Did 3M Buck the Trend or Is It Just in Denial?
(Bloomberg Opinion) -- 3M Co.’s decision to maintain its sales guidance for the year leaves the company dependent on a second-half turnaround that seems unlikely to materialize.
The maker of Post-it notes and industrial adhesives reported second-quarter earnings per share on Thursday that were significantly better than analysts had expected as the company’s cost-cutting plan took hold. But sales declined 0.9% in the period after backing out the effects of M&A and currency swings. That’s in line with CEO Michael Roman’s comments in May that the second quarter was trending toward a decline similar to the 1.1% drop that 3M saw in the first quarter. That performance leaves the company with a 1% organic sales decline for the first six months of the year. And yet the company is still holding out hope that it can get to a 2% gain for 2019. That seems a bridge too far.
Yes, the year-over-year comparisons get easier in the third and fourth quarters. But to push organic sales growth into positive territory, 3M likely needs to see a stabilization in China and automotive markets and avoid fresh trouble spots, RBC analyst Deane Dray wrote in report before the release. Other companies are much less sanguine about the prospects of such a recovery. Rockwell Automation Inc. also released its results on Thursday and noted weakness in markets with shorter sales cycles, including automotive, semiconductors and food and beverage. Rockwell is cutting its organic sales and earnings guidance for the full year because “uncertainty with respect to global trade is impacting some customers’ investment decisions.” Ford Motor Co., which released its results late Wednesday, did shrink its operating loss in China to $155 million in the second quarter, versus a loss of $483 million in the year-earlier period. The company said it was encouraged by that, but the Chinese economy and the vehicle market in particular are under “recent and persistent stress.” Ford’s second-quarter earnings and an updated full-year outlook both fell short of analysts’ estimates. Caterpillar Inc.’s results released on Wednesday also showed a significant slowdown in Asia amid competitive pricing pressure in China.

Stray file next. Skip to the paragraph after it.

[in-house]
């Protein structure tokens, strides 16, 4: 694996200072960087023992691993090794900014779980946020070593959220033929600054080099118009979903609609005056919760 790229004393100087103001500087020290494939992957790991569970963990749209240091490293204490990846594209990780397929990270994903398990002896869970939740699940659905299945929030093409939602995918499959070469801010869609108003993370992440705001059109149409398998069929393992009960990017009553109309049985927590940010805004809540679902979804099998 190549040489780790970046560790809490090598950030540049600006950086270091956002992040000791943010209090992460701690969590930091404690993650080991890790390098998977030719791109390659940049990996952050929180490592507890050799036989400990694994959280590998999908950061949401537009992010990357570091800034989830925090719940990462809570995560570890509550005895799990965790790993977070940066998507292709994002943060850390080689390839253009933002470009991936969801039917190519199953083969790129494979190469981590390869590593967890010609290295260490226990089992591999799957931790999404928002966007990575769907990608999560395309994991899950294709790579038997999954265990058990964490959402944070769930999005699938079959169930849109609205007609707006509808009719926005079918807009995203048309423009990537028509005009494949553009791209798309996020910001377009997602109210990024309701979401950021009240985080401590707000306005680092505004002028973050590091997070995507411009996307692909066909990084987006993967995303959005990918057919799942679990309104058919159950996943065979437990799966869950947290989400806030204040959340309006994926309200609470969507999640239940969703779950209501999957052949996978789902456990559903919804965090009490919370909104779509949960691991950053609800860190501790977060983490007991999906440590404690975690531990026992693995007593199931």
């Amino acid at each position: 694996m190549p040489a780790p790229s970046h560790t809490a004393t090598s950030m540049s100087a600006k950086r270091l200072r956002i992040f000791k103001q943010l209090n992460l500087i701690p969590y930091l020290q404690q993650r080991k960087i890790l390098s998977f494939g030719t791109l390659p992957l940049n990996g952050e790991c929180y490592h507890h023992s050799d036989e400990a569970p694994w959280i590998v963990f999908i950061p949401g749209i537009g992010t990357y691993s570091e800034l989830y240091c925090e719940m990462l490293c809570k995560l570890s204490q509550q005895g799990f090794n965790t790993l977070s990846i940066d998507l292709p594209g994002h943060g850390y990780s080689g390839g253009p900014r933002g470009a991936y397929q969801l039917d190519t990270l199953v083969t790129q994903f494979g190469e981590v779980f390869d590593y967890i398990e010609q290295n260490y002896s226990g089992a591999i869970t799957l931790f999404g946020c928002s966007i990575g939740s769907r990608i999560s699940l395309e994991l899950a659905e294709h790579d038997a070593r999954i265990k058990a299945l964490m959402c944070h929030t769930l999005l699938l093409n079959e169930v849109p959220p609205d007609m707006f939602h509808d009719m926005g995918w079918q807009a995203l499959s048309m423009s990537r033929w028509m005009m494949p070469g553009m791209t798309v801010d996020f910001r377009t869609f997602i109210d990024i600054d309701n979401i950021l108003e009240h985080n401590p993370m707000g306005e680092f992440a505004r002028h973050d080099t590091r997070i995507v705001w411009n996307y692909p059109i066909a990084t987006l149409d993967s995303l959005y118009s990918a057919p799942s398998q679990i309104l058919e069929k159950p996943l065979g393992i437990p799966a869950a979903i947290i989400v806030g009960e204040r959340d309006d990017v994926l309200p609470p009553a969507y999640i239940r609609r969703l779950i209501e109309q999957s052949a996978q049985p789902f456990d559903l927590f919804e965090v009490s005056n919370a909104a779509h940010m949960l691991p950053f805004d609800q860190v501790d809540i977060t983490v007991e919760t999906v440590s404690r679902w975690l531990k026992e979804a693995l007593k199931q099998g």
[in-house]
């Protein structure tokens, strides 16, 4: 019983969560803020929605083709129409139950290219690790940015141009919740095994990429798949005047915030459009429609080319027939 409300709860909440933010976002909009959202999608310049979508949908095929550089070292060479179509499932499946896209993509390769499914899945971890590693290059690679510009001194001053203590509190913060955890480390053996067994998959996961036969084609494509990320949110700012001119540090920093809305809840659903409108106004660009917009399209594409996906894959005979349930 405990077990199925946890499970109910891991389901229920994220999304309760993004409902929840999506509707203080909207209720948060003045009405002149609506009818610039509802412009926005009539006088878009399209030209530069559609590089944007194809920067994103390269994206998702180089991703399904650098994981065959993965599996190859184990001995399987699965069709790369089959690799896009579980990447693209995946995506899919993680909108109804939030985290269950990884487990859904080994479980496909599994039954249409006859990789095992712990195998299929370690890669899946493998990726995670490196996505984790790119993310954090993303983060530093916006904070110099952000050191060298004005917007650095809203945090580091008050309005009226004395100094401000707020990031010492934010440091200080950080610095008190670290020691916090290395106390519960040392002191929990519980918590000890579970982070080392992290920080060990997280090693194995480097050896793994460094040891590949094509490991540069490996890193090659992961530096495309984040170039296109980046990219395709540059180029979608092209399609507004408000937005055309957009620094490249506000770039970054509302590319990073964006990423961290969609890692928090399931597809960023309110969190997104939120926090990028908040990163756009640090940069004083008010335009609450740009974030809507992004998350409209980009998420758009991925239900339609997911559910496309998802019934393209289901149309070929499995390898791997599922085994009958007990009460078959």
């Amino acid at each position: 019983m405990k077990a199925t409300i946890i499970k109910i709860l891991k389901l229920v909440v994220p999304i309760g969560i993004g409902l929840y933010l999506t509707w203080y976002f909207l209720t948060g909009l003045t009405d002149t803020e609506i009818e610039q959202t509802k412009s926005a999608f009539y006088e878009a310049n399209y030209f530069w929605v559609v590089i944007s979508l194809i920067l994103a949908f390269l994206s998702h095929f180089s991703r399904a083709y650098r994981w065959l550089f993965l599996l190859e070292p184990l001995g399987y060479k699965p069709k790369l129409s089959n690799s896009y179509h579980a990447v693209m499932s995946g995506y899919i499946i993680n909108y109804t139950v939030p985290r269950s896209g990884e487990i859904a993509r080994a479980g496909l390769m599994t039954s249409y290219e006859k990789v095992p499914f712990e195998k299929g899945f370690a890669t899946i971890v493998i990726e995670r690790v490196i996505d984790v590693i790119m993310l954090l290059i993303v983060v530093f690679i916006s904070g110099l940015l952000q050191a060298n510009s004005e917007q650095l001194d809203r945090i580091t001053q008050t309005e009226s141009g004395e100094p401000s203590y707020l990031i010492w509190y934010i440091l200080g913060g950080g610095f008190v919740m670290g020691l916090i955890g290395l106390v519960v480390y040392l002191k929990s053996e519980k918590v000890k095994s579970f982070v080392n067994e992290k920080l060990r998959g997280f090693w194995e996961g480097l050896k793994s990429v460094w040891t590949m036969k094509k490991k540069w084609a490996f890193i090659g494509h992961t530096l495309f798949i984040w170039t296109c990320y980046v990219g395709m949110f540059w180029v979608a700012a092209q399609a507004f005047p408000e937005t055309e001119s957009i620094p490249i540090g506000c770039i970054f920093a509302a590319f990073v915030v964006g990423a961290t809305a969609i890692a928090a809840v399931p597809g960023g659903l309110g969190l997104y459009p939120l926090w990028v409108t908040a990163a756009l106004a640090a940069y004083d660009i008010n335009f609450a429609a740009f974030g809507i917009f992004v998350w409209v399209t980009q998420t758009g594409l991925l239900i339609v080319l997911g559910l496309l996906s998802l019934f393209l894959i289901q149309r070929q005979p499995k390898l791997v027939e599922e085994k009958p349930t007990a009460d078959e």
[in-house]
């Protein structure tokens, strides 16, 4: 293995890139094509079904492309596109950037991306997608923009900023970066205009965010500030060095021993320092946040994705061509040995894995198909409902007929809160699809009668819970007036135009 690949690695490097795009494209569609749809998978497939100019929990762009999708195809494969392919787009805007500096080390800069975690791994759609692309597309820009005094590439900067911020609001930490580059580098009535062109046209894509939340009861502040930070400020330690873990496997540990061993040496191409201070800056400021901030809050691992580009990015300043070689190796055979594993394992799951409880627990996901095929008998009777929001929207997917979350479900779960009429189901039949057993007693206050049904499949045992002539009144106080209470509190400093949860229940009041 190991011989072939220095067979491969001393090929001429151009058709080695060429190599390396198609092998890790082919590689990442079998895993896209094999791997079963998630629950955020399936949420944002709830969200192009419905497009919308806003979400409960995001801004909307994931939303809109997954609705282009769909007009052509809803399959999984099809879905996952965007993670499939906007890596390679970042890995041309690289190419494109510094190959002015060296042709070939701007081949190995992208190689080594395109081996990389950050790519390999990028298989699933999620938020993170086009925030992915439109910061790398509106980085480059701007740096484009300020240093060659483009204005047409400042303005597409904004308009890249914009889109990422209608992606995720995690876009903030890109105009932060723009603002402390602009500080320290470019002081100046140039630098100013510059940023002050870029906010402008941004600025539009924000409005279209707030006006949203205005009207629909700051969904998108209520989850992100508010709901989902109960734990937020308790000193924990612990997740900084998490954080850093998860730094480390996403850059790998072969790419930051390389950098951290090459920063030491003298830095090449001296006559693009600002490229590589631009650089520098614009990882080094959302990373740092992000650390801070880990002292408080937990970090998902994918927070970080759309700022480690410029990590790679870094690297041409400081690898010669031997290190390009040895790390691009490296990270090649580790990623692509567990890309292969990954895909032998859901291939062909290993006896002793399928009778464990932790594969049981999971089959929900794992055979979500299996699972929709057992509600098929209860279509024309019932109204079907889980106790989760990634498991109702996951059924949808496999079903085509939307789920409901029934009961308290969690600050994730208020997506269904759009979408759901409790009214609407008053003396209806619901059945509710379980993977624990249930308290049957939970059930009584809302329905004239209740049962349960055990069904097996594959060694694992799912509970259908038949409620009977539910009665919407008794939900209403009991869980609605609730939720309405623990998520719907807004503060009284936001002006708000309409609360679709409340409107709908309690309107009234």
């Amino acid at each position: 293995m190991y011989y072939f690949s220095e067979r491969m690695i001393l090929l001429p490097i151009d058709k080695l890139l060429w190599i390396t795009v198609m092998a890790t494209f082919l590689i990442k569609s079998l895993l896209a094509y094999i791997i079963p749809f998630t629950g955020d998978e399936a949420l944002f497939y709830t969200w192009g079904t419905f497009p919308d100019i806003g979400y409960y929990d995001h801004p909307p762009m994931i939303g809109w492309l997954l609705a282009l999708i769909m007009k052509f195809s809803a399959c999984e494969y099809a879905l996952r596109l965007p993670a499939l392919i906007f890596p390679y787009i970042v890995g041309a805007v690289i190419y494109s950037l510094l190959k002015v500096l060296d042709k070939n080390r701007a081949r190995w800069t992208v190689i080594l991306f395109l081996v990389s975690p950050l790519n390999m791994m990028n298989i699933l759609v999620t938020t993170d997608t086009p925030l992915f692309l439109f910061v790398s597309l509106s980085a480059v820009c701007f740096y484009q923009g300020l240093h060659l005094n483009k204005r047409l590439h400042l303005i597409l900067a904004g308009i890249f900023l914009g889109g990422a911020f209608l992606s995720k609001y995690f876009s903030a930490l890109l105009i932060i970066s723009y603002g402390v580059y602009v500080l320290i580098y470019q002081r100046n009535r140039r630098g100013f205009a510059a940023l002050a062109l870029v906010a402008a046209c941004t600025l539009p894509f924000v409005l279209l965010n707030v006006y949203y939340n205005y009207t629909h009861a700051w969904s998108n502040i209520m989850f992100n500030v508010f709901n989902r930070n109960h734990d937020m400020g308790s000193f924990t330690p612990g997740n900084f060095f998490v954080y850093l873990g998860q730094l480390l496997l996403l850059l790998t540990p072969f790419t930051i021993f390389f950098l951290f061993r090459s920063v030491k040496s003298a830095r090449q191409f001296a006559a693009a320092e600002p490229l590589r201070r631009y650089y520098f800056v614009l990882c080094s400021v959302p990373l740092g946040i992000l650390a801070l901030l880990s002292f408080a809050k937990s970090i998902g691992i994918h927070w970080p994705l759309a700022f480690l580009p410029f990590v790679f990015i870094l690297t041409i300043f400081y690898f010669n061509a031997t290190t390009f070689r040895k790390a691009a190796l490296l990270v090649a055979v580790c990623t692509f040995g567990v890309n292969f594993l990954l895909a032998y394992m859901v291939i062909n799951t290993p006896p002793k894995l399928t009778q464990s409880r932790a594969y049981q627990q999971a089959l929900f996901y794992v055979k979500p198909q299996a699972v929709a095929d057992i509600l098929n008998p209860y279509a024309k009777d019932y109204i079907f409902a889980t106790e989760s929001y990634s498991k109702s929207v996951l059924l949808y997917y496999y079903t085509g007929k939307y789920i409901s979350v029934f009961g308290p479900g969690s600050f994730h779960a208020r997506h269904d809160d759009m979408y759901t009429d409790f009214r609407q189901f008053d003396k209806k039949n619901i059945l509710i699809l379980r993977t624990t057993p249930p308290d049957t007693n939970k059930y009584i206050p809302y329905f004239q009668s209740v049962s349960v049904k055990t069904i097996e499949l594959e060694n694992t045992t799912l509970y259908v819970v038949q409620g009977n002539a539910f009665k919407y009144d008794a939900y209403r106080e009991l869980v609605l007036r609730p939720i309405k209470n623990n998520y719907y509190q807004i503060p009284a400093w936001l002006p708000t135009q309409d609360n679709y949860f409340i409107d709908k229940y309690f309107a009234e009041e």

Taken together, it’s more evidence that a Federal Reserve interest-rate cut alone may not be enough to spur investment in manufacturing activity or counteract negative trends overseas and damaging trade policy. Industrial companies have thus far borne the brunt of fallout from the U.S.-China trade war, both through the cost of tariffs and the demand slump wrought by the associated uncertainty. U.S. Trade Representative Robert Lighthizer and Treasury Secretary Steven Mnuchin are set to travel to China on Monday for the first high-level, face-to-face negotiations since President Donald Trump and Chinese leader Xi Jinping agreed to a tentative cease-fire at the June G-20 conference. But there remain significant differences of opinion and there’s little sign the protracted conflict will be resolved in a tidy fashion any time soon.
On the bright side, 3M’s better-than-expected second-quarter earnings will go a good ways toward rebuilding the company’s reputation as a top notch operator that can defend its margins even in downturn. And CEO Roman avoids the credibility hit of yet another guidance cut (before this, the company had lowered its sales or earnings outlook five times in just one year). But the risk is that 3M has only kicked the can down the road.
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Brooke Sutherland is a Bloomberg Opinion columnist covering deals and industrial companies. She previously wrote an M&A column for Bloomberg News.
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